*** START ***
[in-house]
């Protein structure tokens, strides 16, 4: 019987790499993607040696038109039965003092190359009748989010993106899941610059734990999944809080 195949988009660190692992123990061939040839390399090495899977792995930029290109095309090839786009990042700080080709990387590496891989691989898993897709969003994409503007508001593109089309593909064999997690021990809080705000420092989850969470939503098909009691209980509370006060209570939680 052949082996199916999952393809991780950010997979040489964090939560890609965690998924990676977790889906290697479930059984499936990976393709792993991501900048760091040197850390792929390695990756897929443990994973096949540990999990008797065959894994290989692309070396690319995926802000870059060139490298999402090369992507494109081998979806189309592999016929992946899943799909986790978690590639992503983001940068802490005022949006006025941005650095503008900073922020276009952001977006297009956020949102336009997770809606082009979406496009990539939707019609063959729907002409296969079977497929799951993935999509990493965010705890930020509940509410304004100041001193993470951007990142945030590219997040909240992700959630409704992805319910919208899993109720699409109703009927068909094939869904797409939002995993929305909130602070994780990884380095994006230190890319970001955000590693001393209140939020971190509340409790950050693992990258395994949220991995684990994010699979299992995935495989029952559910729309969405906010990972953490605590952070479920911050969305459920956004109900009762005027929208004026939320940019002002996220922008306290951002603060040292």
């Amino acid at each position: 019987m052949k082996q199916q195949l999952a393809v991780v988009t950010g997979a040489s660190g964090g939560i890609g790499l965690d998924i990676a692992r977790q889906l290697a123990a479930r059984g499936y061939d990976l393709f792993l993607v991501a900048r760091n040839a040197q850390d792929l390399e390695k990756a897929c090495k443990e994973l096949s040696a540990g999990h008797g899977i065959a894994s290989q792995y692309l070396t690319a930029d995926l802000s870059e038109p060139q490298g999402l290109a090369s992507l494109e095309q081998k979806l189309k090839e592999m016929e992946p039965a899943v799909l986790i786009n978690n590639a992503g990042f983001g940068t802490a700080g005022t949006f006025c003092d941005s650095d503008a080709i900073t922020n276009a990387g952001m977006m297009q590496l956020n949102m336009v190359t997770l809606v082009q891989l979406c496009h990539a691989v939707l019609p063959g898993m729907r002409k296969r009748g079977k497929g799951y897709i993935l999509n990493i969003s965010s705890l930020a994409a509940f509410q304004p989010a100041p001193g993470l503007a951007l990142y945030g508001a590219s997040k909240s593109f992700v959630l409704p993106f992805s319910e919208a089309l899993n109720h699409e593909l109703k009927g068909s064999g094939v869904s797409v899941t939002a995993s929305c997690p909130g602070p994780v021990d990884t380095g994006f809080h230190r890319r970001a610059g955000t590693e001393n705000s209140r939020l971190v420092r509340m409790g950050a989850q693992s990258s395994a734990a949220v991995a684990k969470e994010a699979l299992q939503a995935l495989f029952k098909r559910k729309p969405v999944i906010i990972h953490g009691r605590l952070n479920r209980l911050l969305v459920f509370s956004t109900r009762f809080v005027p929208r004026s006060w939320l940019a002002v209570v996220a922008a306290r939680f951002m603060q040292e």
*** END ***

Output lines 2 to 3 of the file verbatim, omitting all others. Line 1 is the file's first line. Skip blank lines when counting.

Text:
């Protein structure tokens, strides 16, 4: 019987790499993607040696038109039965003092190359009748989010993106899941610059734990999944809080 195949988009660190692992123990061939040839390399090495899977792995930029290109095309090839786009990042700080080709990387590496891989691989898993897709969003994409503007508001593109089309593909064999997690021990809080705000420092989850969470939503098909009691209980509370006060209570939680 052949082996199916999952393809991780950010997979040489964090939560890609965690998924990676977790889906290697479930059984499936990976393709792993991501900048760091040197850390792929390695990756897929443990994973096949540990999990008797065959894994290989692309070396690319995926802000870059060139490298999402090369992507494109081998979806189309592999016929992946899943799909986790978690590639992503983001940068802490005022949006006025941005650095503008900073922020276009952001977006297009956020949102336009997770809606082009979406496009990539939707019609063959729907002409296969079977497929799951993935999509990493965010705890930020509940509410304004100041001193993470951007990142945030590219997040909240992700959630409704992805319910919208899993109720699409109703009927068909094939869904797409939002995993929305909130602070994780990884380095994006230190890319970001955000590693001393209140939020971190509340409790950050693992990258395994949220991995684990994010699979299992995935495989029952559910729309969405906010990972953490605590952070479920911050969305459920956004109900009762005027929208004026939320940019002002996220922008306290951002603060040292």
């Amino acid at each position: 019987m052949k082996q199916q195949l999952a393809v991780v988009t950010g997979a040489s660190g964090g939560i890609g790499l965690d998924i990676a692992r977790q889906l290697a123990a479930r059984g499936y061939d990976l393709f792993l993607v991501a900048r760091n040839a040197q850390d792929l390399e390695k990756a897929c090495k443990e994973l096949s040696a540990g999990h008797g899977i065959a894994s290989q792995y692309l070396t690319a930029d995926l802000s870059e038109p060139q490298g999402l290109a090369s992507l494109e095309q081998k979806l189309k090839e592999m016929e992946p039965a899943v799909l986790i786009n978690n590639a992503g990042f983001g940068t802490a700080g005022t949006f006025c003092d941005s650095d503008a080709i900073t922020n276009a990387g952001m977006m297009q590496l956020n949102m336009v190359t997770l809606v082009q891989l979406c496009h990539a691989v939707l019609p063959g898993m729907r002409k296969r009748g079977k497929g799951y897709i993935l999509n990493i969003s965010s705890l930020a994409a509940f509410q304004p989010a100041p001193g993470l503007a951007l990142y945030g508001a590219s997040k909240s593109f992700v959630l409704p993106f992805s319910e919208a089309l899993n109720h699409e593909l109703k009927g068909s064999g094939v869904s797409v899941t939002a995993s929305c997690p909130g602070p994780v021990d990884t380095g994006f809080h230190r890319r970001a610059g955000t590693e001393n705000s209140r939020l971190v420092r509340m409790g950050a989850q693992s990258s395994a734990a949220v991995a684990k969470e994010a699979l299992q939503a995935l495989f029952k098909r559910k729309p969405v999944i906010i990972h953490g009691r605590l952070n479920r209980l911050l969305v459920f509370s956004t109900r009762f809080v005027p929208r004026s006060w939320l940019a002002v209570v996220a922008a306290r939680f951002m603060q040292e």